Billed as a “New England Folktale,” writer-director Robert Eggers’ accomplished feature-length debut manages a tricky balance: On the one hand an elegant period piece about the dissolution of a New England family circa 1630, it’s also a genuinely unsettling horror movie about possession. Almost exclusively set at a drab cabin and the ominous woods surrounding it, the movie’s minimalist approach doesn’t lack for authenticity, as Eggers relies on court records and other documents to script the dialogue along with costumes from the period in question. The effect is a haunting narrative of otherworldly forces made especially scary due to the realism surrounding them.
Despite the sophisticated execution, “The Witch” contains a fairly simple story: Puritanical Christians William (Ralph Ineson) and Katherine (Kate Dickey) haul their five children to an isolated patch of wilderness in the hopes of living out an idyllic existence. But the space has an eerie quality from the outset, and it doesn’t take long for creepy occurrences to endanger their cozy setup. Crops inexplicably start dying and shadowy beings creep about in the night. When the couple’s newborn child vanishes, it’s only the start of several jolting developments that threaten each family member’s life. Once middle child Caleb (Harvey Scrimshaw) wanders into the woods alone and encounters a possibly supernatural menace, the isolated setting turns into a claustrophobic lair in which doom lurks at every corner.
At the center of this turmoil is blond teenager Thomasin (Anya Taylor-Joy), who’s grappling with her burgeoning womanhood and developing sense of confidence even as her father’s harsh judgements of her reckless behavior threaten her independence. When she jokingly spooks one of her younger sisters by pretending to be a witch, the stunt comes back to haunt her. While Eggers makes it clear that genuine evil is afoot, Thomasin’s ambiguous role at the center of it all turns “The Witch” into a disturbing portrait of emerging adulthood.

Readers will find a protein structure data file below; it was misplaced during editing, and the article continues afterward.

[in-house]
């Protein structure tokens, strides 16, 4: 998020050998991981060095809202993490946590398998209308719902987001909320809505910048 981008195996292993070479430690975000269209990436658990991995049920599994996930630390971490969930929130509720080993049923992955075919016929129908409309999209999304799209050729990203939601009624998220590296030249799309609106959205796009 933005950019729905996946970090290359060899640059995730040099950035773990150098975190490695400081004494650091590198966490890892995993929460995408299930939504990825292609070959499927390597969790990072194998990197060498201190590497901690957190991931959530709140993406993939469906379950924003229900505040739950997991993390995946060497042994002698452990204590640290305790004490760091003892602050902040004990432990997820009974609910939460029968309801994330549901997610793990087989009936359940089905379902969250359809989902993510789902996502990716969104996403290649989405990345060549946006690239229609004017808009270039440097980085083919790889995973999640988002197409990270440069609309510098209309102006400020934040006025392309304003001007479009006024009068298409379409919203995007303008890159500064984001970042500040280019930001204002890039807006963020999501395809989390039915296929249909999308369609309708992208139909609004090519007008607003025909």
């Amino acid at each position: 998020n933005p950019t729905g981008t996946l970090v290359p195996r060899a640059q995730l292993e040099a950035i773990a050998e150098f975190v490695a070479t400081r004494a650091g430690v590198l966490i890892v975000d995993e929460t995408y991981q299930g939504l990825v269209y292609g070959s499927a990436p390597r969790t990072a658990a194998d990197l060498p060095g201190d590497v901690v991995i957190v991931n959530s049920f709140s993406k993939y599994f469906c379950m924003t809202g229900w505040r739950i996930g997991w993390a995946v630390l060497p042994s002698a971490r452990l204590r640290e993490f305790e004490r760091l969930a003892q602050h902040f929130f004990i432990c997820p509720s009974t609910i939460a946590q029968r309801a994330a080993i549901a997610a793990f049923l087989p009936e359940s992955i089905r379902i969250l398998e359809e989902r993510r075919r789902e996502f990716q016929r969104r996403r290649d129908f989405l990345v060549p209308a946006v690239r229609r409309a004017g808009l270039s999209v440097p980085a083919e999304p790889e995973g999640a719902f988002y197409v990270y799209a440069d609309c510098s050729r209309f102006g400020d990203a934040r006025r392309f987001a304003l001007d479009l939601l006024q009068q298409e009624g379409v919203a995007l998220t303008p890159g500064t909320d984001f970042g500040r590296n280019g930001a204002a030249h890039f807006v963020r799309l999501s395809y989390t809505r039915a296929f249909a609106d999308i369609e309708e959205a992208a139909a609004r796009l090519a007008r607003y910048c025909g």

The authenticity of these characters’ struggles is complimented by an expressionistic style that extends their emotional state to the world around them. With its murky, candlelit forest scenery and the mysterious cult antics found within, “The Witch” calls to mind the similarly disorienting storytelling approach of Ben Wheatley’s “Kill List” by way of “The Crucible.” Ultimately, though, Eggers is primarily indebted to Stanley Kubrick for the movie’s haunting cinematic tapestry, with the grey-toned imagery of the menacing woods matched by a shrieking orchestral score and elegant framing strategies that create the sense of a fully defined world.
Above all else, “The Witch” benefits from the credibility of its performances. As the perennially insecure matriarch, Dickie’s despondence meshes with the stern delivery of her husband, whom Ineson manages to imbue with the well-intentioned convictions of his character’s beliefs despite his stern demeanor. As Caleb, the young Scrimshaw excels at embodying the curiosity of adolescence. But Taylor-Joy is the true standout for her grim, nervous delivery that gives the story its chief focus.
Eggers is so committed to nailing the period that his cast’s heavy accents and antiquated language often make it difficult to discern the details of every exchange. Fortunately, the visually sophisticated narrative transcends linguistic boundaries, and with its unnerving, wordless finale, abandons them completely.
After so much buildup, the gruesome climax doesn’t exactly come as a surprise. But that hardly matters when the atmospheric dread hangs so heavily in the air. In true horror movie tradition, only good deeds go punished. “We will conquer this wilderness,” William asserts to his brood. “It will not consume us.” As the vanity of that assertion turns literal, “The Witch” becomes a focused portrait of fixed rituals crumbling in the face of inexplicable forces, evoking the fear of change lurking in the shadows at every moment. Despite the setting, its scares are uniquely contemporary.
“The Witch” opens in limited theatrical release this week.